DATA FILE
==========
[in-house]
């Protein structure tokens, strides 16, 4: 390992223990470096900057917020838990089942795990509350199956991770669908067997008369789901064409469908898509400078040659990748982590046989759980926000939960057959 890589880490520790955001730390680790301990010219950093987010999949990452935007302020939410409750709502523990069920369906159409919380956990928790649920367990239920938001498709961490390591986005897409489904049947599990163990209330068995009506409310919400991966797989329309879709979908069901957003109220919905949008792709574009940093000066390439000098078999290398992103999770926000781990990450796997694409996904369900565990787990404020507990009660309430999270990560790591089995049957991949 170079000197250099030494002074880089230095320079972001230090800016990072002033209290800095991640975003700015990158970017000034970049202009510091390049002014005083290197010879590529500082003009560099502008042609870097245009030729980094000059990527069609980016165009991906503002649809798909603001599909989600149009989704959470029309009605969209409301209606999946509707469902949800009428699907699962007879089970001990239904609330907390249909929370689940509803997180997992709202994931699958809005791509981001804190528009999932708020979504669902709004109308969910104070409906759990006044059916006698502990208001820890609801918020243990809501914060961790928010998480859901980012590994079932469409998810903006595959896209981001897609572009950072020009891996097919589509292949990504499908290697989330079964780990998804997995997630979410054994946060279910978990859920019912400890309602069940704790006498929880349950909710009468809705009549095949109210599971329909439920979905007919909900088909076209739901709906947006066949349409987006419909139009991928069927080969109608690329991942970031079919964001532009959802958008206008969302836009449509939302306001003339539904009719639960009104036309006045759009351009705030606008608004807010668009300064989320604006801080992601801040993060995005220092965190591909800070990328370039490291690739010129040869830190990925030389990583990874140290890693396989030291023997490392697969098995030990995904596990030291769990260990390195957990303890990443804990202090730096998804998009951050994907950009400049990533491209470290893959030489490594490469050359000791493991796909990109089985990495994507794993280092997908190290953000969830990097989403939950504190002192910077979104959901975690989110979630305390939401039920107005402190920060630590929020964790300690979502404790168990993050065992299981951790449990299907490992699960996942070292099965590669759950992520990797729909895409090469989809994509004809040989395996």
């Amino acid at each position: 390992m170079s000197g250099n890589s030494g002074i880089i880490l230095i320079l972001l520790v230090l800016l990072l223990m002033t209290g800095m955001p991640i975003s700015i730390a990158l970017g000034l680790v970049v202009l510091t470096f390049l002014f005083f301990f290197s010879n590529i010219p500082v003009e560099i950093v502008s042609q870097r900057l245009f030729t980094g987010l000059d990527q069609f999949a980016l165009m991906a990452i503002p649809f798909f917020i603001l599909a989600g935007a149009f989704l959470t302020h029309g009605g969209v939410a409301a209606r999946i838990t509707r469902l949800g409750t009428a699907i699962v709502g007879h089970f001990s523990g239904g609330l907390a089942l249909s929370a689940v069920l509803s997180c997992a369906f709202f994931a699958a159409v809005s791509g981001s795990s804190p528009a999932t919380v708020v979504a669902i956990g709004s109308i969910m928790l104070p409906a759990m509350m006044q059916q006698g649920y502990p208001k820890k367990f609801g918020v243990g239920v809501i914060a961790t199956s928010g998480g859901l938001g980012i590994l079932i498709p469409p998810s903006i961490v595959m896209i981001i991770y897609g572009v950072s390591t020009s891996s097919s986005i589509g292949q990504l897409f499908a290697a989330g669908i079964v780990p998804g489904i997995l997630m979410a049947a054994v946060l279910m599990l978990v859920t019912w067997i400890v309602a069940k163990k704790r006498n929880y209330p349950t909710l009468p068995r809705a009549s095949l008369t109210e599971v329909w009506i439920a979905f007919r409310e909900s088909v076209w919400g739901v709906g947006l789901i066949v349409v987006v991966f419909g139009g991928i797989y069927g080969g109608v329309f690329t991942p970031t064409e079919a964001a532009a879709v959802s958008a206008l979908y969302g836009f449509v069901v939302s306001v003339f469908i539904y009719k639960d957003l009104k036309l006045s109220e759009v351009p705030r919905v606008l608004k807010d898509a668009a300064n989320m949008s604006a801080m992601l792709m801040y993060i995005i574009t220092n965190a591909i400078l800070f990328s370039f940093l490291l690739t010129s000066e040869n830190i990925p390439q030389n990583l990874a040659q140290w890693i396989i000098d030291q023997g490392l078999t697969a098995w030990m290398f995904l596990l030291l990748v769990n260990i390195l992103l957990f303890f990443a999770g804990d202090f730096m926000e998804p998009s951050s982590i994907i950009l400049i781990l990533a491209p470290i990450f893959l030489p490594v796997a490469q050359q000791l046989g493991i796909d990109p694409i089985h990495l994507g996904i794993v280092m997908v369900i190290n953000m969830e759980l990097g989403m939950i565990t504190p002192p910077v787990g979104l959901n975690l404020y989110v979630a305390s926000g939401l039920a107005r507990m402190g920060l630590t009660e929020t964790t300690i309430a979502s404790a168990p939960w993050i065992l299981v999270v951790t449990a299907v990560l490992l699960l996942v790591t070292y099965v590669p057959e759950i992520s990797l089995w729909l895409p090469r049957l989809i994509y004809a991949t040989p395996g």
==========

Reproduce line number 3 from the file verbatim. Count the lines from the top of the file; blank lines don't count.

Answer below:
């Amino acid at each position: 390992m170079s000197g250099n890589s030494g002074i880089i880490l230095i320079l972001l520790v230090l800016l990072l223990m002033t209290g800095m955001p991640i975003s700015i730390a990158l970017g000034l680790v970049v202009l510091t470096f390049l002014f005083f301990f290197s010879n590529i010219p500082v003009e560099i950093v502008s042609q870097r900057l245009f030729t980094g987010l000059d990527q069609f999949a980016l165009m991906a990452i503002p649809f798909f917020i603001l599909a989600g935007a149009f989704l959470t302020h029309g009605g969209v939410a409301a209606r999946i838990t509707r469902l949800g409750t009428a699907i699962v709502g007879h089970f001990s523990g239904g609330l907390a089942l249909s929370a689940v069920l509803s997180c997992a369906f709202f994931a699958a159409v809005s791509g981001s795990s804190p528009a999932t919380v708020v979504a669902i956990g709004s109308i969910m928790l104070p409906a759990m509350m006044q059916q006698g649920y502990p208001k820890k367990f609801g918020v243990g239920v809501i914060a961790t199956s928010g998480g859901l938001g980012i590994l079932i498709p469409p998810s903006i961490v595959m896209i981001i991770y897609g572009v950072s390591t020009s891996s097919s986005i589509g292949q990504l897409f499908a290697a989330g669908i079964v780990p998804g489904i997995l997630m979410a049947a054994v946060l279910m599990l978990v859920t019912w067997i400890v309602a069940k163990k704790r006498n929880y209330p349950t909710l009468p068995r809705a009549s095949l008369t109210e599971v329909w009506i439920a979905f007919r409310e909900s088909v076209w919400g739901v709906g947006l789901i066949v349409v987006v991966f419909g139009g991928i797989y069927g080969g109608v329309f690329t991942p970031t064409e079919a964001a532009a879709v959802s958008a206008l979908y969302g836009f449509v069901v939302s306001v003339f469908i539904y009719k639960d957003l009104k036309l006045s109220e759009v351009p705030r919905v606008l608004k807010d898509a668009a300064n989320m949008s604006a801080m992601l792709m801040y993060i995005i574009t220092n965190a591909i400078l800070f990328s370039f940093l490291l690739t010129s000066e040869n830190i990925p390439q030389n990583l990874a040659q140290w890693i396989i000098d030291q023997g490392l078999t697969a098995w030990m290398f995904l596990l030291l990748v769990n260990i390195l992103l957990f303890f990443a999770g804990d202090f730096m926000e998804p998009s951050s982590i994907i950009l400049i781990l990533a491209p470290i990450f893959l030489p490594v796997a490469q050359q000791l046989g493991i796909d990109p694409i089985h990495l994507g996904i794993v280092m997908v369900i190290n953000m969830e759980l990097g989403m939950i565990t504190p002192p910077v787990g979104l959901n975690l404020y989110v979630a305390s926000g939401l039920a107005r507990m402190g920060l630590t009660e929020t964790t300690i309430a979502s404790a168990p939960w993050i065992l299981v999270v951790t449990a299907v990560l490992l699960l996942v790591t070292y099965v590669p057959e759950i992520s990797l089995w729909l895409p090469r049957l989809i994509y004809a991949t040989p395996g």